skip to main content

With new Healthcare Coaching Institute, Virginia Tech shapes next generation of industry leaders

August 30, 2016

Dean Cynda Johnson of the Virginia Tech Carilion School of Medicine, along with an unnamed student, studies a computer model of the human body.

Dean Cynda Johnson, along with an unnamed student, studies a computer model of the human body.
Dean Cynda Johnson, right, of the Virginia Tech Carilion School of Medicine. The medical school opened its doors to its first class in 2010, becoming part of the growing healthcare industry presence in downtown Roanoke along with the Carilion Research Institute.

Virginia Tech will expand its footprint in downtown Roanoke, Virginia, in November when it opens its leadership coaching institute for the healthcare and life sciences industries.

The Healthcare Coaching Institute is a partnership of Virginia Tech’s Center for Organizational and Technological Advancement and the Pyramid Resource Group of Cary, North Carolina.

The institute opens at the same time a Health Science and Technology Innovation District is under development in Roanoke in partnership with Carilion Clinic and Virginia Tech.

Darelyn "DJ" Mitsch, president of the Pyramid Resource Group, said, “Demand for leadership coaching within the life sciences is exploding. It’s a dynamic and challenging environment to work in, and many organizations recognize that they need coaches who can develop and support their leadership talent through the chaos of so many changes these days.”

Tasha Walsh, a director of integrated health services for a community health center, recently completed a Pyramid Resource Group course after looking to improve her coaching of "leaders who had strong egos and were faced with enormous system change,” Walsh said. “I now plan to expand my coaching practice to focus on helping new-era leaders engage the head, heart, and gut in discovering their own style of leadership.”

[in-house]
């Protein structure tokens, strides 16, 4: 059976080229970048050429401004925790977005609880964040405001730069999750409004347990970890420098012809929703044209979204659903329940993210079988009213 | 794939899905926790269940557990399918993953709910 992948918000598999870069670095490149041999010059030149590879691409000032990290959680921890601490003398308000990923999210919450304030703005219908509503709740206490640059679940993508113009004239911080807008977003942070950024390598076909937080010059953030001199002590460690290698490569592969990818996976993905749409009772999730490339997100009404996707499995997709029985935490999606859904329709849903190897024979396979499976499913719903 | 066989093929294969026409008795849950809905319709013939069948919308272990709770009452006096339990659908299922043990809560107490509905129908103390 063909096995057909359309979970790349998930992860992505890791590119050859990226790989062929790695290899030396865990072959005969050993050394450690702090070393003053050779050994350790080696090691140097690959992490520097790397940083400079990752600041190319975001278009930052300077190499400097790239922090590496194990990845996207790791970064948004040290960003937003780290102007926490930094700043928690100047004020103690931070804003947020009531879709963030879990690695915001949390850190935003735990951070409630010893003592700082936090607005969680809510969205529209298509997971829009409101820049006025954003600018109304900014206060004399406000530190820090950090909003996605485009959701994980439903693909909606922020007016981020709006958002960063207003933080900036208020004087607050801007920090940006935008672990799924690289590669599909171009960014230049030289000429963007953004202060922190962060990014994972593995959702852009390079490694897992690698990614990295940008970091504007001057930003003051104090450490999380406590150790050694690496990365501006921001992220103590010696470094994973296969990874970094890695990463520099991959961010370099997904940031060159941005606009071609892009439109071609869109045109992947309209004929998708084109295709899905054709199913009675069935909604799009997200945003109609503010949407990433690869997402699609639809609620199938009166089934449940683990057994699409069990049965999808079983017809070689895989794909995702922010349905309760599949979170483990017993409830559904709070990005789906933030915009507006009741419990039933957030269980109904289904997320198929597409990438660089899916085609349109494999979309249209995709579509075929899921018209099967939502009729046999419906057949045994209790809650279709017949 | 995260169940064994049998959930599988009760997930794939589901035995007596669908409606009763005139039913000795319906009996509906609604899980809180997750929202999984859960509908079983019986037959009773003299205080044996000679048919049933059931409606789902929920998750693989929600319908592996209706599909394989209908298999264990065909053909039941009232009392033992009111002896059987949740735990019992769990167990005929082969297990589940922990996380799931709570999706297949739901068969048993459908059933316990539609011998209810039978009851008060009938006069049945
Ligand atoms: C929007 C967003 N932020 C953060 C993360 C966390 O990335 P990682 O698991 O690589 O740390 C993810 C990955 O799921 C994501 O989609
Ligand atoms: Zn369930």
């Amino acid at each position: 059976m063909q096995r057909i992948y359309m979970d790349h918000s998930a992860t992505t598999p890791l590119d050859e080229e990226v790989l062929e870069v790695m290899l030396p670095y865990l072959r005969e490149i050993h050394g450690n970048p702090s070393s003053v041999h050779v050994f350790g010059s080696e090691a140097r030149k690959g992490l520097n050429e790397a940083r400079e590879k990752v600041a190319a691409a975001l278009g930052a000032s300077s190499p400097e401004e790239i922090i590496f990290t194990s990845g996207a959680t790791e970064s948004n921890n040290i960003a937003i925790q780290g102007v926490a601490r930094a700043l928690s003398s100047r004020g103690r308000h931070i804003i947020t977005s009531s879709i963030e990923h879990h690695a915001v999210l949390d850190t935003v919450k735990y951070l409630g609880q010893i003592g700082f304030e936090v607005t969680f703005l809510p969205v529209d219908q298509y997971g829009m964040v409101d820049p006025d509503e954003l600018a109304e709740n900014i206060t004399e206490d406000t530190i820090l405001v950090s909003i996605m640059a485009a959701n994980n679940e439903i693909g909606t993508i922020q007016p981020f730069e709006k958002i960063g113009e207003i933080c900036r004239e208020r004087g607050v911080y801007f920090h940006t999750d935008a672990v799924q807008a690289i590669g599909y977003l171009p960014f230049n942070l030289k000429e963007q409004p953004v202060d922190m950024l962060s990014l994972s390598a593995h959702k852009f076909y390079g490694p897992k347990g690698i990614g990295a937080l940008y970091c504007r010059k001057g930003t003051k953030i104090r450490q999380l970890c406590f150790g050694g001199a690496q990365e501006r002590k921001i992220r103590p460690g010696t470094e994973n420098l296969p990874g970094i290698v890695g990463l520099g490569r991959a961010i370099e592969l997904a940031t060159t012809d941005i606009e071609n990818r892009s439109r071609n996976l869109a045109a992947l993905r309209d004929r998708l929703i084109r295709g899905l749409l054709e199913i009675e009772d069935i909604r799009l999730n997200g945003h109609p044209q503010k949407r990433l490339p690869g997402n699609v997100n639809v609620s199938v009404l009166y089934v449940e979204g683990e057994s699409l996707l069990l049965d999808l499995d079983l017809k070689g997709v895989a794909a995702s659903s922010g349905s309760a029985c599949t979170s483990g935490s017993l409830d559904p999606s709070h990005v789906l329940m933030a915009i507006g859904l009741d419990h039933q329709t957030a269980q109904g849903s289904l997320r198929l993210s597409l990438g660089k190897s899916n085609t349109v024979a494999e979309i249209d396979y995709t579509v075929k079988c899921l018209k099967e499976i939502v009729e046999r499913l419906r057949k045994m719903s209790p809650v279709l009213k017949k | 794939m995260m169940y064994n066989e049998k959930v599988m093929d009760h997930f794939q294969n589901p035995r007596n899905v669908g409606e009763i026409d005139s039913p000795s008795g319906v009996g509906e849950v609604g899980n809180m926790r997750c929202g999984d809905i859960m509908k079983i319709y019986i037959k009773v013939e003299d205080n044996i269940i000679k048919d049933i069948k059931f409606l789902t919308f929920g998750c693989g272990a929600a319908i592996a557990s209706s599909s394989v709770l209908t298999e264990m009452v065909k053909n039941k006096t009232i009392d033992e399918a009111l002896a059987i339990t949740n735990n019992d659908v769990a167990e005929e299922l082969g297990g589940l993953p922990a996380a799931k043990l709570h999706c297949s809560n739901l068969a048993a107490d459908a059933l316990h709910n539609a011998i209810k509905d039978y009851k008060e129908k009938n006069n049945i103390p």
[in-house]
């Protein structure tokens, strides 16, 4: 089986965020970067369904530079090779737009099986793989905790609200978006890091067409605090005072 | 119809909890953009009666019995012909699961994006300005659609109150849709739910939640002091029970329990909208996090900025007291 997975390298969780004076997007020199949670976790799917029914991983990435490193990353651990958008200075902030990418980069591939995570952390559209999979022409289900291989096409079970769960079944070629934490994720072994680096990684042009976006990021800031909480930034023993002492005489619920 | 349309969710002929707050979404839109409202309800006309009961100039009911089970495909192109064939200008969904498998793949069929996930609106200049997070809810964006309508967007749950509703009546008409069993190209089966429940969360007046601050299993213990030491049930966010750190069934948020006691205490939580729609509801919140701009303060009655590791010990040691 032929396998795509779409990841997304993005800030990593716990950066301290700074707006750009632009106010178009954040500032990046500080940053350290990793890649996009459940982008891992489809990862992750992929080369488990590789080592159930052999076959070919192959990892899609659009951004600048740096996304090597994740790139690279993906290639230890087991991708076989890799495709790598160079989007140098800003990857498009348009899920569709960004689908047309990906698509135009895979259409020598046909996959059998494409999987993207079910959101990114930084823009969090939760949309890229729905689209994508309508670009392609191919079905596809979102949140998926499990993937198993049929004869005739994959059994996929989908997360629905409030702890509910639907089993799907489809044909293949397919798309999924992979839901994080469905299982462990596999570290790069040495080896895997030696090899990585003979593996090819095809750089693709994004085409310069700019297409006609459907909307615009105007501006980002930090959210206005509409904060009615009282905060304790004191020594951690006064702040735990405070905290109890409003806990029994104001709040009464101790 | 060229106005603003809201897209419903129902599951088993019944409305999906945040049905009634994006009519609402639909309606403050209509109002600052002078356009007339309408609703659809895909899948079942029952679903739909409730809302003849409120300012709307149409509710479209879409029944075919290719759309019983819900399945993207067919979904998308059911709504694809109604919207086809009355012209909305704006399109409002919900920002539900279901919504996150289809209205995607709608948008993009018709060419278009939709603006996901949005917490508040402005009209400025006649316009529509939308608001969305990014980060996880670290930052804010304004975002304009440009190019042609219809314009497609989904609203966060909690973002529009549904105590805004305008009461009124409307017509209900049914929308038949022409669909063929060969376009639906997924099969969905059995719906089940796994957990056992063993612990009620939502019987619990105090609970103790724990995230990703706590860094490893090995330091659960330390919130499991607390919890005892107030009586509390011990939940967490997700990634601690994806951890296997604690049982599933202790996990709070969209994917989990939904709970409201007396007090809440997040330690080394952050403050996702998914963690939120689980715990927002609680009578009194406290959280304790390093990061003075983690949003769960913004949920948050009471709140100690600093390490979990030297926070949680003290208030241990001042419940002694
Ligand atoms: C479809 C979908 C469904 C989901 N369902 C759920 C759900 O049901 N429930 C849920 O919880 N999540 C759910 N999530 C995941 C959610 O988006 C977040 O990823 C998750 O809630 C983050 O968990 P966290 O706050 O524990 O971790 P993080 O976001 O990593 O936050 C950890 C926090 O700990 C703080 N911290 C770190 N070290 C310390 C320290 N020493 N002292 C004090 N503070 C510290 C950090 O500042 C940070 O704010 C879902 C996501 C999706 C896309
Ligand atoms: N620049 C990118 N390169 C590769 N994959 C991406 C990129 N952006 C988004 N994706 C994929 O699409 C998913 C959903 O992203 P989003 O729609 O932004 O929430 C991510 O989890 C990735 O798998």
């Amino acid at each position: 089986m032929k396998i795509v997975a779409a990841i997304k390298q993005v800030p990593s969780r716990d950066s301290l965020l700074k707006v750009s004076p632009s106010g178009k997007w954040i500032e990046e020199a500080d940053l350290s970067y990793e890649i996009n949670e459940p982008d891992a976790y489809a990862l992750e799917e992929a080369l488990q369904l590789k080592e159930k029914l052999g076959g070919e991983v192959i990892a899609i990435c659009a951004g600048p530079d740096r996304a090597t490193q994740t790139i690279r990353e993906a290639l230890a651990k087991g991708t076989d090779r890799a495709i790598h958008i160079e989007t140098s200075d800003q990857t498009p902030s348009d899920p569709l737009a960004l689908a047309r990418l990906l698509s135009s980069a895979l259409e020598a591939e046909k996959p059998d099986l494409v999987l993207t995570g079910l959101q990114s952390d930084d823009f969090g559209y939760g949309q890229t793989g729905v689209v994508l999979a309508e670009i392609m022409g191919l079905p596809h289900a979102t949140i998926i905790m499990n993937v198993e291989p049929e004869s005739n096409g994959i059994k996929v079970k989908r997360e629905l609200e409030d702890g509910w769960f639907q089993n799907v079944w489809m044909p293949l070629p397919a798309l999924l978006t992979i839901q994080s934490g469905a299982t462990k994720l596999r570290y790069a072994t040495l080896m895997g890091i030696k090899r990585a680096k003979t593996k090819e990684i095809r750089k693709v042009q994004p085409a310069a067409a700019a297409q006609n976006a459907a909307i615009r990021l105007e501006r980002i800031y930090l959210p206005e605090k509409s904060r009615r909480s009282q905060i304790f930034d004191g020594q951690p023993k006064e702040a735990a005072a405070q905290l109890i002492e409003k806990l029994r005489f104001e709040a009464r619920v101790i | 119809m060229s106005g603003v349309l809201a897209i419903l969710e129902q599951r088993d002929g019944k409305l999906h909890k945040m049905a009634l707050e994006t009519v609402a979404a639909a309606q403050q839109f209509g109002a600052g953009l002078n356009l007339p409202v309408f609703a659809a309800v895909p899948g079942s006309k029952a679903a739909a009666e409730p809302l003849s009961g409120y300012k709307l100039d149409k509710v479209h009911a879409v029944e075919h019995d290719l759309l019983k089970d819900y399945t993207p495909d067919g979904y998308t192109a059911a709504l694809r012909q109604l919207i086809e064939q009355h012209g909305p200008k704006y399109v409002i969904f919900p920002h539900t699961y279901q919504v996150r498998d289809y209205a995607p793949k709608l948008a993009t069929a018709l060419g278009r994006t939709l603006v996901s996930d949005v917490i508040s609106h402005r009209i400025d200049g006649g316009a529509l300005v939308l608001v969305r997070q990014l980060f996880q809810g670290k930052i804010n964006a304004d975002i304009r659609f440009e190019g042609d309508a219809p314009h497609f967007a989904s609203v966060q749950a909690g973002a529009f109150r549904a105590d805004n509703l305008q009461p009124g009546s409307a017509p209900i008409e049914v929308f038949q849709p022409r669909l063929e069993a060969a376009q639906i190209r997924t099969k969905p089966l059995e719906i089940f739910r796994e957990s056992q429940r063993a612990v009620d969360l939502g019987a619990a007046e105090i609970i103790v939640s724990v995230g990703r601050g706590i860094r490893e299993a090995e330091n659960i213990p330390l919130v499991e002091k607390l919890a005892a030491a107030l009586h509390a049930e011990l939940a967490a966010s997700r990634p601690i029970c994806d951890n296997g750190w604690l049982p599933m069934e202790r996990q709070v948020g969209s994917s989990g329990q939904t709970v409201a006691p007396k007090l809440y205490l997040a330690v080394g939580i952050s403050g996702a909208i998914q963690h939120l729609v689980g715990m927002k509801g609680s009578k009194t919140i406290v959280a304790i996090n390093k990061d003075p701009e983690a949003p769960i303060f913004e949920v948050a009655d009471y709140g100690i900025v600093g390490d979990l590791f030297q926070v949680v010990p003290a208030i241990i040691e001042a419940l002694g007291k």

The 125-hour program coaching certification program will serve professional coaches and is approved by the International Coach Federation.

Leadership coaching is a $2.3 billion industry globally, according to a PricewaterhouseCoopers study that also found that 72 percent of managers and leaders who hire coaches expect coaches to be credentialed. Coaches with credentials earn more money than those without. 

“This is the first time we’ve offered something specifically related to healthcare and leadership coaching,” said Susan E. Short, associate vice president for engagement at Virginia Tech, part of Outreach and International Affairs. “Roanoke is a natural setting for the institute. We’re an easy connection for folks.”

The institute will offer in-person intensive sessions at the Hotel Roanoke & Conference Center along with instructor-led online courses. Participants are expected to be drawn from hospitals, provider networks, insurance companies, and entities related to the pharmaceutical and biotechnology fields.

The institute is presented through Virginia Tech's Continuing and Professional Education, which provides professional training beyond the university’s traditional degree-based offerings. Potential participants can find more information on the program’s website.

Written by Dana Cruikshank.

Contact: